What was your stomach ‘thinking?’

Scientists talk about what they term the “second brain” in the body.

Excuse me?

Researchers are examining the link between the brain and digestion system, and how the gastrointestinal system specifically can influence the central nervous system. So when people say it’s a “gut feeling” they are speaking more than a cliché.

That can be especially surprising when a person experiences feeling sick to their stomach because it may not be simply the result of a physical ailment. The problem may be related to emotions, or feelings such as anxiety or depression that spur symptoms in the gut.

Psychological factors influence the actual makeup of the gut, and contribute to such conditions as irritable bowel syndrome, or digestive inflammations or make someone susceptible to infection.

The brain-and-gut combination is increasingly becoming a focus of medical study as researchers explore mood and digestion, and the impacts that can result depending on the food you put into your body.

The examination of two key areas of the body reflect much of the approaches of Chinese medicine as well as specialists in herbs, wellness and acupuncture. They have the holistic view of the human body, examining both the brain and gut as part of the whole, not as separate parts.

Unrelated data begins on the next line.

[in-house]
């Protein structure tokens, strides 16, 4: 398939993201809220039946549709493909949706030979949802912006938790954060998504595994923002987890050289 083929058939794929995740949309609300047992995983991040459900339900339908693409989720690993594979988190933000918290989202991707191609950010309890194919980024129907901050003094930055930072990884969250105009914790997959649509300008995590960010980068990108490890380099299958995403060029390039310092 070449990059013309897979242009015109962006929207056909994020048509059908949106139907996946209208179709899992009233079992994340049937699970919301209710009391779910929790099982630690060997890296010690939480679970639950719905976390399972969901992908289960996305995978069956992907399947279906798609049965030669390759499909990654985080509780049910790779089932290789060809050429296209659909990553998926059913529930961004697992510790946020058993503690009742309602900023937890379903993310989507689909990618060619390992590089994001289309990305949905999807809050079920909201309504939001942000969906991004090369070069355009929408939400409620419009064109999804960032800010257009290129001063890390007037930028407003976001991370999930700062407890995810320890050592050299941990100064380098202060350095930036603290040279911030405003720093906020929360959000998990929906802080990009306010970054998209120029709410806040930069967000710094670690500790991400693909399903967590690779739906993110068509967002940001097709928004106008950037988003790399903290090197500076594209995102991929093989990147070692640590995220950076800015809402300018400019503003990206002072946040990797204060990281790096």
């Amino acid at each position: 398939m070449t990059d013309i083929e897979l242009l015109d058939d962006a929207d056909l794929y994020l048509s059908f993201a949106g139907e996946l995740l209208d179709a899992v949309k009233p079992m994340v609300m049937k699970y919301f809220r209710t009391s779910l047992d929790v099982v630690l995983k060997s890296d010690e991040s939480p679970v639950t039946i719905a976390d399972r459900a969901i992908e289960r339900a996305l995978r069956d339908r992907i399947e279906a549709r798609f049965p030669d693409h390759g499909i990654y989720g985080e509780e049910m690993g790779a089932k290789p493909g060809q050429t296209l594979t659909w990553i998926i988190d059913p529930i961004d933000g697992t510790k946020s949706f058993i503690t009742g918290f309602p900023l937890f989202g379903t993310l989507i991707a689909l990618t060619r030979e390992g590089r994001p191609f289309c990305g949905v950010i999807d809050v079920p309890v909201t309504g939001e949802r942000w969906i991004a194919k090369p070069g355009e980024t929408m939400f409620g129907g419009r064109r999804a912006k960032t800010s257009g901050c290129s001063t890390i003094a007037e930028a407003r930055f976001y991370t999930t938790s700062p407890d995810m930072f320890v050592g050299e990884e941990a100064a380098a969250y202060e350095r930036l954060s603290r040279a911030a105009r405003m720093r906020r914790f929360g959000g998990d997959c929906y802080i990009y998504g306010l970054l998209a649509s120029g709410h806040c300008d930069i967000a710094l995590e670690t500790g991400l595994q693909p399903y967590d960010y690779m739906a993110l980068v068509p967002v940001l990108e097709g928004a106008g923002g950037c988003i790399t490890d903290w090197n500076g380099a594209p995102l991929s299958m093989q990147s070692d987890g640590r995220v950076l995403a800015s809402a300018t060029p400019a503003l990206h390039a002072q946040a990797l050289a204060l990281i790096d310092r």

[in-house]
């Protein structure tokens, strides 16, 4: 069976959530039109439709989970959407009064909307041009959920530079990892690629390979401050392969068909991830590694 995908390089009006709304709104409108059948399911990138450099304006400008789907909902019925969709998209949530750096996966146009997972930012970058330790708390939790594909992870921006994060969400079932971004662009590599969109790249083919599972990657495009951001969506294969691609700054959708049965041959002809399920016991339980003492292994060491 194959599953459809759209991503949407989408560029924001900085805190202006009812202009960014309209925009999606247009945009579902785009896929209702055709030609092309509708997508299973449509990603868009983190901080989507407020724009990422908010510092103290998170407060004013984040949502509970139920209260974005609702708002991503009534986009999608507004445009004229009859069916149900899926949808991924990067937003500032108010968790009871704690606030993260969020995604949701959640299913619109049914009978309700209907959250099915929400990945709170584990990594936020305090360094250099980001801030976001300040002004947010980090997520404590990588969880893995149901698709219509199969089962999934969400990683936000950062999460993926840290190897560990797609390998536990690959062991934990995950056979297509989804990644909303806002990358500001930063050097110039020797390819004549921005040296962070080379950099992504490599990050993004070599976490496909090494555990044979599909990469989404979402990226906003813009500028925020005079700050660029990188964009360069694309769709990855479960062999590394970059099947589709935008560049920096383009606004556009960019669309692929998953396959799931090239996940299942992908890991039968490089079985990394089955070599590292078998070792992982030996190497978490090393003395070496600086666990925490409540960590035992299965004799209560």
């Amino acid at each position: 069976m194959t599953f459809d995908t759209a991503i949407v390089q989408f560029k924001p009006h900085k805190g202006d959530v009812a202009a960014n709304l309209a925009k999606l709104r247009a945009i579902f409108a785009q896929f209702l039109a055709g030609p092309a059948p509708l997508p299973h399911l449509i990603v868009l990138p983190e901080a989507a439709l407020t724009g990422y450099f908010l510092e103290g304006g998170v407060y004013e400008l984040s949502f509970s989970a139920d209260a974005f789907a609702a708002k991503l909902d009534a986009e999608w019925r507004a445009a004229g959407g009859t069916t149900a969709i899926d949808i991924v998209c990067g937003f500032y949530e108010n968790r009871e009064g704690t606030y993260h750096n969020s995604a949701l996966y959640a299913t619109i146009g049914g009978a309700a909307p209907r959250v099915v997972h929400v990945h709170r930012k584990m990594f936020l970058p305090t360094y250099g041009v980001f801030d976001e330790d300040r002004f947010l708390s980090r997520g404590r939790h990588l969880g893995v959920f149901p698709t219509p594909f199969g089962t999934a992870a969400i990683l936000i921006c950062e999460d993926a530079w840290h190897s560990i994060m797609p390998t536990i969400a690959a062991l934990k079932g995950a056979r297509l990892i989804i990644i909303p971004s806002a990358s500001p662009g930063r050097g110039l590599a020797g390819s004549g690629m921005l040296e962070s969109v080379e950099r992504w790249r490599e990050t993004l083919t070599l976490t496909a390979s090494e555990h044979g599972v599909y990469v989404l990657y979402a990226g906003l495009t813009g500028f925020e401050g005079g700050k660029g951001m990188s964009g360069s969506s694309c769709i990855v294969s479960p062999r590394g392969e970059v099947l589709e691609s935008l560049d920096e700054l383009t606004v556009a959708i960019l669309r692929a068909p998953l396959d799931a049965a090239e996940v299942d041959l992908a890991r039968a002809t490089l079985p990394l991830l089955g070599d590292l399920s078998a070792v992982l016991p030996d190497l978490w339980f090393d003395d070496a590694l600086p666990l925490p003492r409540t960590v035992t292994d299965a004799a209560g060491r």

Neurology and the Gut

The nervous system impacts the gut through the enteric nervous system (ENT). The interesting thing is that although neurons go through the ENT, it operates on its own, hence the name “second brain.”  The ENT, within the gastrointestinal system, can operate independently of the brain and the spinal cord, researchers say. The ENT is comprised of two thin layers of more than 100 million nerve cells that line the gastrointestinal tract, from your throat on down.

The ENT can communicate with the central nervous system through other nerves, but can still function on its own, and it actually relays information to the brain. breaks down certain food, and helps absorb nutrients or eliminating them.

Understanding the ENT connection is important because mind-body therapies can have an impact on bowel-disorder treatments. And there is another link, too, because experts say a higher than normal percentage of people with IBS and other related problems develop depression and anxiety.

The signal could sometimes act like an amber or red traffic light – giving a cue to stop eating certain foods. If you feel a little “off” after certain food, the ENS may be reacting to food you ate, and send the signal to the brain.

Getting the Gut Healthy